The number of workers seeking unemployment benefits unexpectedly fell during the holiday week as lawmakers approved a stimulus bill that renewed pandemic-related relief programs set to expire at the end of the year.
According to the Department of Labor, seasonally adjusted initial claims for the week ended Dec. 26 totaled 787,000 — a decrease of 19,000 from the previous week’s upwardly revised 806,000 new applications. Economists predicted filings to rise to 828,000 in the week ending Dec. 26. It marked the second consecutive week that jobless claims declined.
Still, unemployment remains historically elevated: The four-week moving average for first-time applicants increased by 17,750 to 836,750 — a sign that the American labor market remains under pressure amid the global health crisis. As the COVID-19 vaccine continues to roll out in the United States, officials in Colorado and California have identified cases of a more contagious variant of the coronavirus, which was first discovered in the United Kingdom.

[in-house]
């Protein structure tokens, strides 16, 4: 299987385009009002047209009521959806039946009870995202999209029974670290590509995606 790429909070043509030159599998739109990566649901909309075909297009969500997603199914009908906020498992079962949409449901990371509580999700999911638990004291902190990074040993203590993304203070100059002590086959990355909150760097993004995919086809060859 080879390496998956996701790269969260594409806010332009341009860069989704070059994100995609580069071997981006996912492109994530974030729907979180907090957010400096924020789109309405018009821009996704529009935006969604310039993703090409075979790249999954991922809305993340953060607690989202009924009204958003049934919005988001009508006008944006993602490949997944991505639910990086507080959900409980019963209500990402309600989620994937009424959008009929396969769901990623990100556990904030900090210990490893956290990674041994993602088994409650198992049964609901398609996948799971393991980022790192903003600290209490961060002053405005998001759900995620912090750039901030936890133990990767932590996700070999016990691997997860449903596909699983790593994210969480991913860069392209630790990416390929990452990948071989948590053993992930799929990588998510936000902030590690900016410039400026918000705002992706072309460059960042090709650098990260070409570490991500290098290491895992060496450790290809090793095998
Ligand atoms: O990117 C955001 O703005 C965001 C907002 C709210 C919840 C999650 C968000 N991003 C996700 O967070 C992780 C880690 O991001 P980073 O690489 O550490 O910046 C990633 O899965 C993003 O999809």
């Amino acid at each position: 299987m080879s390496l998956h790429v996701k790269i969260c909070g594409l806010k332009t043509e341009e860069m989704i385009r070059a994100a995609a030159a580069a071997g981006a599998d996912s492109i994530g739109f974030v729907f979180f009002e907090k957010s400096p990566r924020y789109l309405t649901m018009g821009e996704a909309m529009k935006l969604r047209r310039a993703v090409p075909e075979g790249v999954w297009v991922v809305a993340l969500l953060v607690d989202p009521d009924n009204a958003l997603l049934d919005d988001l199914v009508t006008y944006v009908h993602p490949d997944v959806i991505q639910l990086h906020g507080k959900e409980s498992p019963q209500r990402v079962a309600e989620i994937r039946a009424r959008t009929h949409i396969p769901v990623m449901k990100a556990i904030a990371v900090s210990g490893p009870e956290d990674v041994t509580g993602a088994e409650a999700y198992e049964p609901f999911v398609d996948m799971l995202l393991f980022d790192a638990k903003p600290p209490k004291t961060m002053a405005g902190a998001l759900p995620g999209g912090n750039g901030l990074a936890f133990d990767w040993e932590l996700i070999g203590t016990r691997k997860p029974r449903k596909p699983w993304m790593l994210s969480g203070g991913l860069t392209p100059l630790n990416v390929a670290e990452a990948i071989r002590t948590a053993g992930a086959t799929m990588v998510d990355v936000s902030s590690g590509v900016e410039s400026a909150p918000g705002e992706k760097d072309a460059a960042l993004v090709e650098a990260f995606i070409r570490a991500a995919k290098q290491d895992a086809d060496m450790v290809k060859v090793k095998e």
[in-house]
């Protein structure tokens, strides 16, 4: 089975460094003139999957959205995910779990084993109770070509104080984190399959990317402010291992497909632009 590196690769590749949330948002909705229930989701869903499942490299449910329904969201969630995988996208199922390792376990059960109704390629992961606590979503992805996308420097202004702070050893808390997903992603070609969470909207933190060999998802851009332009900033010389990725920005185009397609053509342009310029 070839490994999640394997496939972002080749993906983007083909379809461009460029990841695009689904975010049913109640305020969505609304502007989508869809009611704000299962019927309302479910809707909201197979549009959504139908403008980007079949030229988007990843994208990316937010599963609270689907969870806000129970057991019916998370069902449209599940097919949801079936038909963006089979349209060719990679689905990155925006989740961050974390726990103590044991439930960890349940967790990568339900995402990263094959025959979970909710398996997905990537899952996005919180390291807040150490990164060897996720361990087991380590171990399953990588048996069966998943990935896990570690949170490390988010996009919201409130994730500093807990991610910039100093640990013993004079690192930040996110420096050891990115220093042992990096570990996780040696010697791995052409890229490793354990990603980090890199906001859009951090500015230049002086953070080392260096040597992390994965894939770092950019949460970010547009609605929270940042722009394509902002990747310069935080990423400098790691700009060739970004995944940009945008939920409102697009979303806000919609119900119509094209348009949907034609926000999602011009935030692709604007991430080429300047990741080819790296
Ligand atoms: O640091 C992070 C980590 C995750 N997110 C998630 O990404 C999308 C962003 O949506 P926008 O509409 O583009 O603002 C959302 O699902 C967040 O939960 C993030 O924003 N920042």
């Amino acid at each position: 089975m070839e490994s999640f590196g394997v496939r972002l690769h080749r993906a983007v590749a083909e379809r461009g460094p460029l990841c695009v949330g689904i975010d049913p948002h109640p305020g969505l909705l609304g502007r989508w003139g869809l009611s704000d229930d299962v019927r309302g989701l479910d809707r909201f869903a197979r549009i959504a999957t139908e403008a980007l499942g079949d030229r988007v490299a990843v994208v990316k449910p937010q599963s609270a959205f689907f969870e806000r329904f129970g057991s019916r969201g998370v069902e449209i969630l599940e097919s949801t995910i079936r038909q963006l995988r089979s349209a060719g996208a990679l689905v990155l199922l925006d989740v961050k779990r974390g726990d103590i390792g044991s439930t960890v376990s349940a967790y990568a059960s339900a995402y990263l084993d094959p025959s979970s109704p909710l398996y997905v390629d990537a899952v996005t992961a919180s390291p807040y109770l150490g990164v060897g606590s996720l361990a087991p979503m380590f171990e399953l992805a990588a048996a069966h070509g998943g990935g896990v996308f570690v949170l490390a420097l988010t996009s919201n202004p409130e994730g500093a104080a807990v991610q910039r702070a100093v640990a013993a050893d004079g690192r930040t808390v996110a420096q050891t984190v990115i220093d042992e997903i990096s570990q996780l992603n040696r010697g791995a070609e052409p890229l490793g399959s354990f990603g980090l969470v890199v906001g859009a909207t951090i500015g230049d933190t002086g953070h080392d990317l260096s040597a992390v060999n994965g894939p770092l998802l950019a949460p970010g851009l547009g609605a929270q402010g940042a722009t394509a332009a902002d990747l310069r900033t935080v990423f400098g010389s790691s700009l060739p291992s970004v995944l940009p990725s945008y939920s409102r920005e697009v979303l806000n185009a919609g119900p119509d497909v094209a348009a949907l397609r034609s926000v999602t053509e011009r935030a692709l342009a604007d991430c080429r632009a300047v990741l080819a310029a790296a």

Since mid-March, the U.S. has recorded more than 19.74 million infections, and at least 342,400 people have died. The outbreak has already forced some cities to impose new lockdowns and restrictions that have temporarily shuttered businesses such as restaurants, gyms and stores — and subsequently pushed more people out of work.
In an effort to help bolster the ailing economy, Congress early last week passed a $900 billion stimulus package that includes $600 in direct payments to individuals as well as an additional $300 a week for the unemployed. President Donald Trump, who initially rejected the bill in favor of $2,000 checks, ultimately signed it on Sunday. (Although the House of Representatives on Monday voted to pass legislation that would raise the individual payments from $600 to $2,000, Senate Majority Leader Mitch McConnell yesterday said that the proposal had “no realistic path to quickly pass the Senate.”)
The measure, which was paired with a $1.4 trillion bill to continue funding government agencies through September, also provides loans to small businesses, assistance for renters and appropriations for coronavirus vaccine distribution, plus other provisions. It did not include liability protections for businesses that were championed by Republicans or other Democrat-supported state and local funding.